Celiac.com 08/27/2019 - Patients with gluten neuropathy often have peripheral neuropathic pain, indicating the involvement of small fibers. The most common types of peripheral neuropathy in people with celiac disease and gluten sensitivity are length-dependent symmetrical sensorimotor neuropathies and sensory ganglionopathies.
A team of researchers recently set out to describe the clinical characteristics of patients with celiac disease or gluten sensitivity and pure small fiber neuropathy (SFN).
The research team reviewed the records for all patients referred to the Gluten-Related Neurological Disorders clinic with clinical and neurophysiological evidence of small fiber neuropathy.
Blood screens indicated that all patients were gluten sensitive prior to starting a gluten-free diet. The team offered duodenal biopsy to all patients, except those patients with conditions that could cause small fiber neuropathy.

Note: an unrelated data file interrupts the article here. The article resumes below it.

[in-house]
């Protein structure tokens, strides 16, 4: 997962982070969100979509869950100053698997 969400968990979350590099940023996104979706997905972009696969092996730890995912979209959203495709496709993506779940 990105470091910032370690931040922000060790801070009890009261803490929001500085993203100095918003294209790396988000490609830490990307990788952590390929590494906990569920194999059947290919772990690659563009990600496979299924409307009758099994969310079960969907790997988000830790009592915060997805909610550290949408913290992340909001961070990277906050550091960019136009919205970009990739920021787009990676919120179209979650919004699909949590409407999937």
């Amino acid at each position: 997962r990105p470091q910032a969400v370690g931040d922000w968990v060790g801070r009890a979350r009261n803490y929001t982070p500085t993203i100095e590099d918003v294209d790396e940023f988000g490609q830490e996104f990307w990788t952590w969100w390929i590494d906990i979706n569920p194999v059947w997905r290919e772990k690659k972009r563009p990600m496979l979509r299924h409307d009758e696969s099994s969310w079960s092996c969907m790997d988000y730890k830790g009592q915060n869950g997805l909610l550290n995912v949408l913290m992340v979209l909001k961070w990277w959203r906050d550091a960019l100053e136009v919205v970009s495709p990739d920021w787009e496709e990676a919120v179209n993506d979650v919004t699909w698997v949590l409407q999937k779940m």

The researchers found 9 males and 5 females with small fiber neuropathy and gluten sensitivity. Eleven of those patients underwent duodenal biopsy, and ten of those showed evidence of celiac disease enteropathy. Average age at onset of pain was 53.5 ± 11.4 years, while the average age of celiac disease/gluten sensitivity diagnosis was 50.8 ± 10.4 years. More than six out of ten patients reported feeling pain.
Neurophysiological assessment suggested a length-dependent small fiber neuropathy in 11 patients, whereas in 2, a non-length dependent pattern was identified, suggesting that the predominant pathology lies in the dorsal root ganglia.
This study reveals that small fiber neuropathy can be a feature of celiac disease and gluten sensitivity. The team recommends that patients with idiopathic small fiber neuropathy be screened for celiac disease and gluten sensitivity.